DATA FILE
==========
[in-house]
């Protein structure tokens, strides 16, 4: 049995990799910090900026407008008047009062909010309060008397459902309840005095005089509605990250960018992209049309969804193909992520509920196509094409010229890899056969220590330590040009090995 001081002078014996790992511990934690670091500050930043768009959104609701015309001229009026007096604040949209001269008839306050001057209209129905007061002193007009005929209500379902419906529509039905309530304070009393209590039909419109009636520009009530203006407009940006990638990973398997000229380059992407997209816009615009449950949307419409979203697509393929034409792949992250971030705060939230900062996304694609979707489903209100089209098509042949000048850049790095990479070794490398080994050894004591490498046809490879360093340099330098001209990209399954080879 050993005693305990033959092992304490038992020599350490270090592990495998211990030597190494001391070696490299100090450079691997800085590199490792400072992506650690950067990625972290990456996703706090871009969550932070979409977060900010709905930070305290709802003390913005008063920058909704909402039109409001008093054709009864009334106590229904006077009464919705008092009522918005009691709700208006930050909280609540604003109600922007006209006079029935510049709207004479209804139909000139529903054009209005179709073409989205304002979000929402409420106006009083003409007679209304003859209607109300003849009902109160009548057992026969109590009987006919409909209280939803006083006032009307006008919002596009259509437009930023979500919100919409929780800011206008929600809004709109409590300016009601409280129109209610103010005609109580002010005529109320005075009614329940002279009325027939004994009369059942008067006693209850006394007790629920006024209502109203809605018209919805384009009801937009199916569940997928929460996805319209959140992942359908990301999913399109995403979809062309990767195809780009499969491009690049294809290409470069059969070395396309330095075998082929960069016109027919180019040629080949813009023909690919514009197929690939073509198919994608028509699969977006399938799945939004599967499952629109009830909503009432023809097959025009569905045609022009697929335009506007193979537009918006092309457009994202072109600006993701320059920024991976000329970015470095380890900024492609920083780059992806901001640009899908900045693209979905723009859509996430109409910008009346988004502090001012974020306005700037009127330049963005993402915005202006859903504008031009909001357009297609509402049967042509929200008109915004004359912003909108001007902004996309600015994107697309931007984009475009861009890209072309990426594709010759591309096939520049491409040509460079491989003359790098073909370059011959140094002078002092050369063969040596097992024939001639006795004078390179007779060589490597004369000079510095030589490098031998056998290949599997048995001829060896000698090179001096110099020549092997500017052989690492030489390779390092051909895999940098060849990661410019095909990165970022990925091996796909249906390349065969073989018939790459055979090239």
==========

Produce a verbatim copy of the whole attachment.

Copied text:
[in-house]
């Protein structure tokens, strides 16, 4: 049995990799910090900026407008008047009062909010309060008397459902309840005095005089509605990250960018992209049309969804193909992520509920196509094409010229890899056969220590330590040009090995 001081002078014996790992511990934690670091500050930043768009959104609701015309001229009026007096604040949209001269008839306050001057209209129905007061002193007009005929209500379902419906529509039905309530304070009393209590039909419109009636520009009530203006407009940006990638990973398997000229380059992407997209816009615009449950949307419409979203697509393929034409792949992250971030705060939230900062996304694609979707489903209100089209098509042949000048850049790095990479070794490398080994050894004591490498046809490879360093340099330098001209990209399954080879 050993005693305990033959092992304490038992020599350490270090592990495998211990030597190494001391070696490299100090450079691997800085590199490792400072992506650690950067990625972290990456996703706090871009969550932070979409977060900010709905930070305290709802003390913005008063920058909704909402039109409001008093054709009864009334106590229904006077009464919705008092009522918005009691709700208006930050909280609540604003109600922007006209006079029935510049709207004479209804139909000139529903054009209005179709073409989205304002979000929402409420106006009083003409007679209304003859209607109300003849009902109160009548057992026969109590009987006919409909209280939803006083006032009307006008919002596009259509437009930023979500919100919409929780800011206008929600809004709109409590300016009601409280129109209610103010005609109580002010005529109320005075009614329940002279009325027939004994009369059942008067006693209850006394007790629920006024209502109203809605018209919805384009009801937009199916569940997928929460996805319209959140992942359908990301999913399109995403979809062309990767195809780009499969491009690049294809290409470069059969070395396309330095075998082929960069016109027919180019040629080949813009023909690919514009197929690939073509198919994608028509699969977006399938799945939004599967499952629109009830909503009432023809097959025009569905045609022009697929335009506007193979537009918006092309457009994202072109600006993701320059920024991976000329970015470095380890900024492609920083780059992806901001640009899908900045693209979905723009859509996430109409910008009346988004502090001012974020306005700037009127330049963005993402915005202006859903504008031009909001357009297609509402049967042509929200008109915004004359912003909108001007902004996309600015994107697309931007984009475009861009890209072309990426594709010759591309096939520049491409040509460079491989003359790098073909370059011959140094002078002092050369063969040596097992024939001639006795004078390179007779060589490597004369000079510095030589490098031998056998290949599997048995001829060896000698090179001096110099020549092997500017052989690492030489390779390092051909895999940098060849990661410019095909990165970022990925091996796909249906390349065969073989018939790459055979090239």